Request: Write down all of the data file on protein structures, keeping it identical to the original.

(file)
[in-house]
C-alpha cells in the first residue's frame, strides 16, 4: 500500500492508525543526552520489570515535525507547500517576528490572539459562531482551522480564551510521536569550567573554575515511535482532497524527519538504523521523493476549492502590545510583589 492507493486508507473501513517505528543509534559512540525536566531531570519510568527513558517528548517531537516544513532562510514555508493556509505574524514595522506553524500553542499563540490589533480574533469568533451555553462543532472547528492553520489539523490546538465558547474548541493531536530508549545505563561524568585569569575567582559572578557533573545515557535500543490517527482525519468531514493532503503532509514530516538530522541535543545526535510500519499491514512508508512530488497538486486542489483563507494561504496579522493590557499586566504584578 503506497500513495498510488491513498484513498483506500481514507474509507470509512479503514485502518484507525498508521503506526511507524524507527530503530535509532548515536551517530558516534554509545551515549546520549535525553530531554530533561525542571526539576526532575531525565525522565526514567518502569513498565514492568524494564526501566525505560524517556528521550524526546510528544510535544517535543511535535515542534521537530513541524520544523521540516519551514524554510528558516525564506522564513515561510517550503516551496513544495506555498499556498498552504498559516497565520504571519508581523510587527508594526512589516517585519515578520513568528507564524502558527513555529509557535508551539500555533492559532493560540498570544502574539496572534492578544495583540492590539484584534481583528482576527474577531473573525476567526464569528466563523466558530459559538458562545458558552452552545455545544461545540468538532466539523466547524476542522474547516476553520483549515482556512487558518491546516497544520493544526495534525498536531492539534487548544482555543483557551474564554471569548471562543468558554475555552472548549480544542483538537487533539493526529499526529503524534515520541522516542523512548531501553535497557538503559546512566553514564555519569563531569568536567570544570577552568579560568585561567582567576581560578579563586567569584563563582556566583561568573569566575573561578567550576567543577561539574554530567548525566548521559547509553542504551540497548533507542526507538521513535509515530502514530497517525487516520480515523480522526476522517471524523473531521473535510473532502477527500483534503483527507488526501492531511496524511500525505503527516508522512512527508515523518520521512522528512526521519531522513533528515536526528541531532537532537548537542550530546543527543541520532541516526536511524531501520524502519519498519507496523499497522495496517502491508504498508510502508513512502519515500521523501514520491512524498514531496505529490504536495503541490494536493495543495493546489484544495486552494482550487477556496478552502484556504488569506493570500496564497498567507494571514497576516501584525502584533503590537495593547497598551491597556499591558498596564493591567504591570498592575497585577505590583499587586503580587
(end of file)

[in-house]
C-alpha cells in the first residue's frame, strides 16, 4: 500500500492508525543526552520489570515535525507547500517576528490572539459562531482551522480564551510521536569550567573554575515511535482532497524527519538504523521523493476549492502590545510583589 492507493486508507473501513517505528543509534559512540525536566531531570519510568527513558517528548517531537516544513532562510514555508493556509505574524514595522506553524500553542499563540490589533480574533469568533451555553462543532472547528492553520489539523490546538465558547474548541493531536530508549545505563561524568585569569575567582559572578557533573545515557535500543490517527482525519468531514493532503503532509514530516538530522541535543545526535510500519499491514512508508512530488497538486486542489483563507494561504496579522493590557499586566504584578 503506497500513495498510488491513498484513498483506500481514507474509507470509512479503514485502518484507525498508521503506526511507524524507527530503530535509532548515536551517530558516534554509545551515549546520549535525553530531554530533561525542571526539576526532575531525565525522565526514567518502569513498565514492568524494564526501566525505560524517556528521550524526546510528544510535544517535543511535535515542534521537530513541524520544523521540516519551514524554510528558516525564506522564513515561510517550503516551496513544495506555498499556498498552504498559516497565520504571519508581523510587527508594526512589516517585519515578520513568528507564524502558527513555529509557535508551539500555533492559532493560540498570544502574539496572534492578544495583540492590539484584534481583528482576527474577531473573525476567526464569528466563523466558530459559538458562545458558552452552545455545544461545540468538532466539523466547524476542522474547516476553520483549515482556512487558518491546516497544520493544526495534525498536531492539534487548544482555543483557551474564554471569548471562543468558554475555552472548549480544542483538537487533539493526529499526529503524534515520541522516542523512548531501553535497557538503559546512566553514564555519569563531569568536567570544570577552568579560568585561567582567576581560578579563586567569584563563582556566583561568573569566575573561578567550576567543577561539574554530567548525566548521559547509553542504551540497548533507542526507538521513535509515530502514530497517525487516520480515523480522526476522517471524523473531521473535510473532502477527500483534503483527507488526501492531511496524511500525505503527516508522512512527508515523518520521512522528512526521519531522513533528515536526528541531532537532537548537542550530546543527543541520532541516526536511524531501520524502519519498519507496523499497522495496517502491508504498508510502508513512502519515500521523501514520491512524498514531496505529490504536495503541490494536493495543495493546489484544495486552494482550487477556496478552502484556504488569506493570500496564497498567507494571514497576516501584525502584533503590537495593547497598551491597556499591558498596564493591567504591570498592575497585577505590583499587586503580587